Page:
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Common Mistakes with Carbonyls: Carboxylic Acids… Are Acids!

Carboxylic acids… are acids.

I know that seems obvious. But it’s a near certainty that students taking Org 2 for the first time will forget this occasionally.

Here are two common mistakes that I see *all the time*.

1) Reactions of Grignard reagents with carboxylic acids.

Grignard reagents (with the general structure RMgBr) are great nucleophiles. They add to ketones, aldehydes, esters (twice), acid halides (twice), epoxides, and a number of other carbonyl-containing compounds.

For students getting their feet wet with carbonyl chemistry, it can be tempting to also draw Grignard reagents adding to carboxylic acids.

They don’t.

That’s because carboxylic acids are… acids, and Grignard reagents are very strong bases. So instead of adding to the carbonyl  carbon, the Grignard is simply protonated first. And the resulting conjugate base of the carboxylic acid (a carboxylate) is too unreactive to react further.

2) Reaction with alkoxides (deprotonated alcohols)

Carboxylic acid derivatives like esters, anhydrides, and acid halides react well with good nucleophiles like HO- and RO- . The pattern becomes familiar quite quickly: 1,2 addition, followed by 1,2 elimination. Seeing this pattern, students get lulled into a false sense of security that carboxylic acids will react this way as well.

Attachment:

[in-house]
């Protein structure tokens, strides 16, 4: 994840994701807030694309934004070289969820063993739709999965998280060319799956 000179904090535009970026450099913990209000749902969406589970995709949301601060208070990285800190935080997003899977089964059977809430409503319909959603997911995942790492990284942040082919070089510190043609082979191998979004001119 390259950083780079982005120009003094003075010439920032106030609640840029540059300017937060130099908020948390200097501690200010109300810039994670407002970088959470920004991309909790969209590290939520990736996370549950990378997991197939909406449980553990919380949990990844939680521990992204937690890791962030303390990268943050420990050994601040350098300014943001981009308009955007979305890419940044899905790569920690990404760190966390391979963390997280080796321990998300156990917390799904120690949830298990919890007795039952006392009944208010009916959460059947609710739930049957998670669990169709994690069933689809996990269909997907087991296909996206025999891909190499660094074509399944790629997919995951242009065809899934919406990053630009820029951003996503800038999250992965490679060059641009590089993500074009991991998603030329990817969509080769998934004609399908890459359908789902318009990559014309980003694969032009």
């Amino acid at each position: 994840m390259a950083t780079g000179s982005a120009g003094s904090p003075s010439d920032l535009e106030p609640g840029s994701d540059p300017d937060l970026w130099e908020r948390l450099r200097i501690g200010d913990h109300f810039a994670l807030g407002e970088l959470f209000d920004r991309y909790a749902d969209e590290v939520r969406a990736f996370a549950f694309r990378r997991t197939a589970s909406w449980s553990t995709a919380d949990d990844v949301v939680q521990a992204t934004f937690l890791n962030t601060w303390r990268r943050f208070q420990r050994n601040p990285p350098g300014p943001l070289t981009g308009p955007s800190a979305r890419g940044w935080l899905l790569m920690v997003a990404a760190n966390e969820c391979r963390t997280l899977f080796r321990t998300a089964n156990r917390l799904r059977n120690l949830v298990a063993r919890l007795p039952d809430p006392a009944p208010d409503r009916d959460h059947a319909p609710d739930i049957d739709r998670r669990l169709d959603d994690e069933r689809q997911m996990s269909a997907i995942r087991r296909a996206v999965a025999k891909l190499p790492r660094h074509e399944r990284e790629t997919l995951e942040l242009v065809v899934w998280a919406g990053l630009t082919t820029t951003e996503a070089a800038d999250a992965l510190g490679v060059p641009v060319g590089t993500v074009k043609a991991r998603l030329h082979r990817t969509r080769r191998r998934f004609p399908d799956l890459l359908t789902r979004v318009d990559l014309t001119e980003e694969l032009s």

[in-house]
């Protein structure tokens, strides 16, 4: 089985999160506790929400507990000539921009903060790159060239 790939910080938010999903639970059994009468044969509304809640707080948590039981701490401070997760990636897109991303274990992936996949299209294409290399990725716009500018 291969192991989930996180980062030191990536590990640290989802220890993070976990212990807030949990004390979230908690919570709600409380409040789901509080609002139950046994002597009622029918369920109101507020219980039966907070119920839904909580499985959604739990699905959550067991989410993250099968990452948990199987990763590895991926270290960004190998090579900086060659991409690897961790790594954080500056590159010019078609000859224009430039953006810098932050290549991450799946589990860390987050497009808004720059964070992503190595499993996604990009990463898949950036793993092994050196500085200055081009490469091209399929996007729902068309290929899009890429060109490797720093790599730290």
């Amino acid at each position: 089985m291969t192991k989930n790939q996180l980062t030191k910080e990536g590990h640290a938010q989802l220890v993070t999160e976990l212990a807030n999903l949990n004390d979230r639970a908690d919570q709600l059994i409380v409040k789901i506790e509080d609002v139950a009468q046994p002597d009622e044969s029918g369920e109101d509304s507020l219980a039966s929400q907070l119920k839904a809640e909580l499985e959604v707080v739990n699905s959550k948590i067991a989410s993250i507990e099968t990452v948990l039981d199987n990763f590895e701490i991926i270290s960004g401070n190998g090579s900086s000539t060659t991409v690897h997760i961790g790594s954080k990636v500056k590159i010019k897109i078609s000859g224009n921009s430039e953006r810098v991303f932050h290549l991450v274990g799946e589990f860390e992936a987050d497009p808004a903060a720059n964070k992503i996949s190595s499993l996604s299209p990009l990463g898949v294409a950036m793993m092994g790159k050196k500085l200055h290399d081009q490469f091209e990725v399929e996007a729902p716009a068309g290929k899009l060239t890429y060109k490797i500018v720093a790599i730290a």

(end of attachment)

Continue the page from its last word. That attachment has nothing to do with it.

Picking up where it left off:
They don’t – for the same reasons that Grignard reagents don’t. Carboxylic acids are acids. They protonate strong bases (such as alkoxides) and leave behind the carboxylate, which – again – is unreactive.

It seems silly to repeat this a third time, but it happens *all the time*. You might not think you will do this. Chances are, at some point, you will. It’s an easy mistake to make. So let’s say it one last time:

Carboxylic acids…. are acids!


Note below: It’s a pretty good rule of thumb to assume that acid-base reactions will happen faster than reactions that involve nucleophilic attack, such as addition to carbonyls. If you’re keen, there’s a name for this: the principle of least motion.  That’s why we see protonation of the Grignard reagent before it has time to add to the carbonyl carbon.

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